An article written by Nick Morgan (2011) for Forbes, categorises public speakers into three groups. He writes that “about 10 percent of the population loves public speaking. This group experiences no fear and get a huge buzz being in front of a crowd. Another 10 percent are genuinely terrified. Those are the people who are physically debilitated by even the thought of public speaking. True glossphobics will go to great lengths to avoid speaking in a group situation, and will experience nausea, panic attacks and extreme anxiety. The rest of us – roughly 80 percent in the middle – get butterflies, get anxious, don’t sleep much the night before – but we know we’re going to live through it. It’s just not much fun.”

From this research I believe I fit in the 80 percent category, suffering from all these symptoms when delivering a presentation. I have confidence in myself before the presentation and usually start off strong but enivitabally make a downward descent to disaster the further I go on. This was mentioned in feedback forwarded to me by my lecturer Jeniffer Young.

Following research into others fears of public speaking and general face to face communication, like myself, found others have syptoms silimar to that of I when in these situations. I don’t believe I have a lack of self-confidence or am I overly shy, but struggle to communicate with or to a new audience. This seems to be an attribute others also experience as found when reading In The Spotlight-Overcome Your Fear of Public Speaking and Performing written by Janet E. Esposito (). She outlines her  experiences as follows, “ I usually felt ok felt ok when I was speaking to an individual or only a few people in an informal setting. Sometimes, though, I had a surge of anxiety if I felt intimidated by a particular person or situation, or if I had a moment of self-consciousness about being the center of attention. The real panic, though, came when I had to speak in a more formal setting. This ranged from having to introduce myself in a new situation, such as in a class or seminar, to having to give a formal presentation of any length”.

There are many reasons behind why an individual fears public speaking, to develop my public speaking skills I must first understand what the major causes are of this fear. Research shows that the most common fears associated with public speaking include:

  • The audience hates me.
  • My powerpoint will crash.
  • I have nothing interesting to say and the audience will be bored with my presentation.
  • I will forget everything I want to say.
  • I’ll run out of time or I’ll finish too early.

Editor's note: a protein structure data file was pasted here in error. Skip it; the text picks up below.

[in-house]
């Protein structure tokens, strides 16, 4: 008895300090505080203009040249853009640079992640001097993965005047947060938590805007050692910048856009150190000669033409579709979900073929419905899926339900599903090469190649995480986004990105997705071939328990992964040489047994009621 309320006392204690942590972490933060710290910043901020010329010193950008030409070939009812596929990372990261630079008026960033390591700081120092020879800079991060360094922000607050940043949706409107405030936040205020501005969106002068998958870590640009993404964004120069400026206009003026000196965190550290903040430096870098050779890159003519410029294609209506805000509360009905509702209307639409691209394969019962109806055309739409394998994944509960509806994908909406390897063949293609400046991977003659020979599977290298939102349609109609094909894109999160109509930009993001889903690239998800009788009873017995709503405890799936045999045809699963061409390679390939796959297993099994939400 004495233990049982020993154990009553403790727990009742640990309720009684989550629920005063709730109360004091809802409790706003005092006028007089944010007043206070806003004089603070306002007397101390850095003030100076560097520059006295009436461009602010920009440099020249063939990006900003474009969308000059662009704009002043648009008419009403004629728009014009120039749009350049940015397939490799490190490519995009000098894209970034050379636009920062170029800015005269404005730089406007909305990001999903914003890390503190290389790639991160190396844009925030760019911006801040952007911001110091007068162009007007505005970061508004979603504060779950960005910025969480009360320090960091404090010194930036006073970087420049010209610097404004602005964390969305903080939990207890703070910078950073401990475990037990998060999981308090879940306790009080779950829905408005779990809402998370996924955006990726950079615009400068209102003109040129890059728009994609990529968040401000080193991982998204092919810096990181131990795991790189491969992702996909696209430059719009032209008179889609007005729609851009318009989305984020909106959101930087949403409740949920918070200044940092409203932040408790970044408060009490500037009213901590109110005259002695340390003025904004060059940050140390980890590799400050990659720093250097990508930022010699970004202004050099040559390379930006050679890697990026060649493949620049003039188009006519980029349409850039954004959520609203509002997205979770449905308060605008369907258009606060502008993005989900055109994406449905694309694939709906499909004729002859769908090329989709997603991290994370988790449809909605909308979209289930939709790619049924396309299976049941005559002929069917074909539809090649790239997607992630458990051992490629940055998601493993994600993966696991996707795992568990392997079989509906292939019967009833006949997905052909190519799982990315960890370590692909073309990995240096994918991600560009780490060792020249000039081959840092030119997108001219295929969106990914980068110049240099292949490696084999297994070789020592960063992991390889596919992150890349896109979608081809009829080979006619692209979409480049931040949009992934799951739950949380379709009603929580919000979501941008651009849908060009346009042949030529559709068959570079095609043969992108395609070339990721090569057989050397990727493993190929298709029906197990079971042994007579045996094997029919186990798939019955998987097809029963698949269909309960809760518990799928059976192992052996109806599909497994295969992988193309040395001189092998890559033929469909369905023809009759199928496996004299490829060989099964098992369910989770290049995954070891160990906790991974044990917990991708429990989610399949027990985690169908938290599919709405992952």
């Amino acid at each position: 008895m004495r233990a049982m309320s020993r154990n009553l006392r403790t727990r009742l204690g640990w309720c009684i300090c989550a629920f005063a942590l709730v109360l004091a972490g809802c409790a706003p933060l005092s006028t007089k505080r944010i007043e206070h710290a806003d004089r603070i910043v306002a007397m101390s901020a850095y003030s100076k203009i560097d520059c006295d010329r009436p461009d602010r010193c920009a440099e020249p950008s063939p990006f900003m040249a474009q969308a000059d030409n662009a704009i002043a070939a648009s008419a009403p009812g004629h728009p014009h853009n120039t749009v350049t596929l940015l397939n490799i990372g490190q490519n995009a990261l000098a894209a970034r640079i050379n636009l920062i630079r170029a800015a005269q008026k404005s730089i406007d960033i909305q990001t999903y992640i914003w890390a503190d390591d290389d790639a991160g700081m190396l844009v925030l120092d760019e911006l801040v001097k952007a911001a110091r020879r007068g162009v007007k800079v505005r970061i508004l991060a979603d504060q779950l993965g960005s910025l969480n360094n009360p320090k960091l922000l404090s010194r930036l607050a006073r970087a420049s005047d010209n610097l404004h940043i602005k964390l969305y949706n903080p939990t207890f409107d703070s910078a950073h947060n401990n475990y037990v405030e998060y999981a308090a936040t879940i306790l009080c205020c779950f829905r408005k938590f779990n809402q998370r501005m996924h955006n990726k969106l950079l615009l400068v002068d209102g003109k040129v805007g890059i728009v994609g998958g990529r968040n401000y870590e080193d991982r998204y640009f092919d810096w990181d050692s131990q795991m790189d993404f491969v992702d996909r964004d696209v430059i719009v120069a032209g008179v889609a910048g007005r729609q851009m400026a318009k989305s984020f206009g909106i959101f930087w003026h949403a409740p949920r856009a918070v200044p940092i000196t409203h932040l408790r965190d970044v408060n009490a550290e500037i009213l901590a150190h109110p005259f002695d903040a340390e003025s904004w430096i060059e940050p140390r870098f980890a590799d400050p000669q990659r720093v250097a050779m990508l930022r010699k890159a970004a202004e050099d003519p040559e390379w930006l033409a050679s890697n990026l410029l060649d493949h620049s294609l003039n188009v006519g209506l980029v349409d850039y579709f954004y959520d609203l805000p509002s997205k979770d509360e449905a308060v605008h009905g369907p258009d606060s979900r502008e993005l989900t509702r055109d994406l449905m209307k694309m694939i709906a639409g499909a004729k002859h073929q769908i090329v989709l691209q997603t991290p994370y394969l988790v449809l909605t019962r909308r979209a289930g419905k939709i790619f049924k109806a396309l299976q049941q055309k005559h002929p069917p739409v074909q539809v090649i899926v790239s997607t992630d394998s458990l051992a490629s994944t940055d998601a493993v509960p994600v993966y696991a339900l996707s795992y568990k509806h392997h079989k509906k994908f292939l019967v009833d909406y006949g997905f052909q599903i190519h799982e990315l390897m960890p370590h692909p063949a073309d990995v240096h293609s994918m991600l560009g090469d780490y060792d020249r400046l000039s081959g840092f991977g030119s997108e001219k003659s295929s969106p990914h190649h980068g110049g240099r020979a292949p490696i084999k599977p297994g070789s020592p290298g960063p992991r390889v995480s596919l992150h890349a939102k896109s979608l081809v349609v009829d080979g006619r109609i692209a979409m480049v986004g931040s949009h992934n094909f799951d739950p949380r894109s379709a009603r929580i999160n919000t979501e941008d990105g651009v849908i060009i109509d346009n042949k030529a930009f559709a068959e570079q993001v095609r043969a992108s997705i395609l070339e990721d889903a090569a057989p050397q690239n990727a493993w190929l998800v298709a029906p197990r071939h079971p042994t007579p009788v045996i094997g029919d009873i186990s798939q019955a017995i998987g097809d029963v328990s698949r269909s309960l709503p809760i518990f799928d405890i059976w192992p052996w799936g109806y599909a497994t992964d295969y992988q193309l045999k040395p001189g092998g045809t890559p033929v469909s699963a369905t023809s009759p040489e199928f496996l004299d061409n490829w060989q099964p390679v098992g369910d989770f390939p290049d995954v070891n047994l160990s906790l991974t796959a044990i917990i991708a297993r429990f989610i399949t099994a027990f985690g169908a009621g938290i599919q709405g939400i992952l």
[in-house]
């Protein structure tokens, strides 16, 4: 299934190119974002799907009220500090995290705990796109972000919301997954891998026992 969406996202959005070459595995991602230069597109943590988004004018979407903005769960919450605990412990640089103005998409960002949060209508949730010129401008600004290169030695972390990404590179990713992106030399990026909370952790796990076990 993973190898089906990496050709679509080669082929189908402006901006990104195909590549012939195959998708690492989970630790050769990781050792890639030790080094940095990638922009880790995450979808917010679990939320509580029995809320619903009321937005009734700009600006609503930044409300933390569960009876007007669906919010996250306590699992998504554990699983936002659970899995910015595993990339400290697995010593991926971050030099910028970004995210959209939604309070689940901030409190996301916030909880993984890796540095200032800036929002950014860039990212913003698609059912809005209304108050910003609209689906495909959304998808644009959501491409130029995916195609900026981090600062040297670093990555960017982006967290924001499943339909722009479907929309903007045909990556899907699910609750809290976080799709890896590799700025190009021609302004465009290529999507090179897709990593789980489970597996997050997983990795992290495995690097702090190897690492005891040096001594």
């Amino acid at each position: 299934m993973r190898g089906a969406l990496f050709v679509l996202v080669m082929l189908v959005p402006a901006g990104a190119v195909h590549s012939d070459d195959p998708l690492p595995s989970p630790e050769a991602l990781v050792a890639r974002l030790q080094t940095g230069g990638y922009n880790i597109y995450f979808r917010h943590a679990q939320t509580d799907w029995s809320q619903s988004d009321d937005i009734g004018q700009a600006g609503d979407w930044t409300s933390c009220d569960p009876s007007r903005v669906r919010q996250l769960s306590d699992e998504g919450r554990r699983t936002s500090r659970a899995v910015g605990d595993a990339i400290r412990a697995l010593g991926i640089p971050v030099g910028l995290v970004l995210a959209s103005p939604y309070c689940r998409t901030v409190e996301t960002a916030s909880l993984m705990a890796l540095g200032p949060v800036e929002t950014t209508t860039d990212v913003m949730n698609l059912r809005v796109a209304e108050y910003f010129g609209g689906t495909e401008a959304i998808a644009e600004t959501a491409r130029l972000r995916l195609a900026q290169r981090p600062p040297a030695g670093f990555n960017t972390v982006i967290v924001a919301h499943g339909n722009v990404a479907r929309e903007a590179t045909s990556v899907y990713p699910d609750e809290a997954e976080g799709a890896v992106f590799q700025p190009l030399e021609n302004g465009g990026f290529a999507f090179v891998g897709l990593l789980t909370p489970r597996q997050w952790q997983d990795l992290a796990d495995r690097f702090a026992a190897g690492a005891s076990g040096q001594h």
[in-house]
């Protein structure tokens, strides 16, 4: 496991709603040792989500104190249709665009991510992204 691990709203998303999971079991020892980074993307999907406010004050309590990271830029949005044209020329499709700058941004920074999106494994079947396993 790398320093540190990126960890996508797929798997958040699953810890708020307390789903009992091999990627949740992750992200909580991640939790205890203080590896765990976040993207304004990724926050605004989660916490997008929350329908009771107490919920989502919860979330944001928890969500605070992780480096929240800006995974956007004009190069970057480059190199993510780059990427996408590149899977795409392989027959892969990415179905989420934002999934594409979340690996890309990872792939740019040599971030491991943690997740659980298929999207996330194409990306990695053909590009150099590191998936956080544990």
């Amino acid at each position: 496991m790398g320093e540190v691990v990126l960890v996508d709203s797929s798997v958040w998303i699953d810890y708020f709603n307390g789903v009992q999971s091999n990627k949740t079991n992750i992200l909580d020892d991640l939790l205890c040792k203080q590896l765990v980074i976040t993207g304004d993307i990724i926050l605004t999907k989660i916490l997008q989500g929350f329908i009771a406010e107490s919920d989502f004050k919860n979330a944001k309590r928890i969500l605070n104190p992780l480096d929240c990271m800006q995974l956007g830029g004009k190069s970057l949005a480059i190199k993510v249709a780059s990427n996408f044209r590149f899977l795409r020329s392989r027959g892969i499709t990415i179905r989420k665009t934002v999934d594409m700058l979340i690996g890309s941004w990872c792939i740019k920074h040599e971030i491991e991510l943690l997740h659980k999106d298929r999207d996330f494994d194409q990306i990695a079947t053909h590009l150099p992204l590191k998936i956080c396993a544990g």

• People can’t understand me because I talk too quickly or too softly because I am nervous.
  • I will say the wrong word, forget a section of my speech, or do something embarrassing.

(Stanford University)

In my personal opinion, this leads to one clear and simple answer to begin to improve my public speaking skills. The answer is, be prepared. Know the presentation back to front and word for word if possible. Knowing the content of your presentation will lead to a confident delivery. Practicing on family members and friends or even standing in the front of a large room will help ready the mind for the experience of the presentation and lead to this experience being less intimidating. This will lead to the experience being enjoyable rather than nerve wrecking and further boost confidence. This personal opinion is further solidified by a paper written by Herb Rubentstien (2003), where he explains key points of how to prepare for a presentation. These include:

  • Know exactly why you are giving the speech or presentation.
  • Knowing your subject matter.
  • In whatever way works for best for you rehearse and practice your speech.

In conclusion, this blog entry reflecting on the presentation has allowed me to understand that I am one of many people with weak public speaking skills. Knowing this I have learnt there are methods and ways to improve on these skills over time, the most important being preparation and knowing the content. Knowing the content and rehearsing it will in turn lead to a confident delivery and successful presentation.

Works Cited

Design Is History. (n.d.). Swiss Design. Retrieved Feb 25, 2016, from Design Is History:

Esposito, J. (2001). In The Spotlight-Overcome Your Fear of Public Speaking and Performing. Brigewater, Connecticut, U.S.A: In The Spotlight.

Morgan, N. (2011, Mar 30). Why We Fear Public Speaking And How To Overcome It. Forbes .

Rubenstien, H. (2003). How to Prepare for Your Speech and Overcome Speaking Anxiety. Growth Strategies Inc.

Samara, T. (2005). Making and Breaking the Grid. Beverly, MA, U.S.A: Rockport Publishers,inc.

Stanford University. Overcoming Speech Anxiety. Human Centre for Writing and Speaking. Stanford University.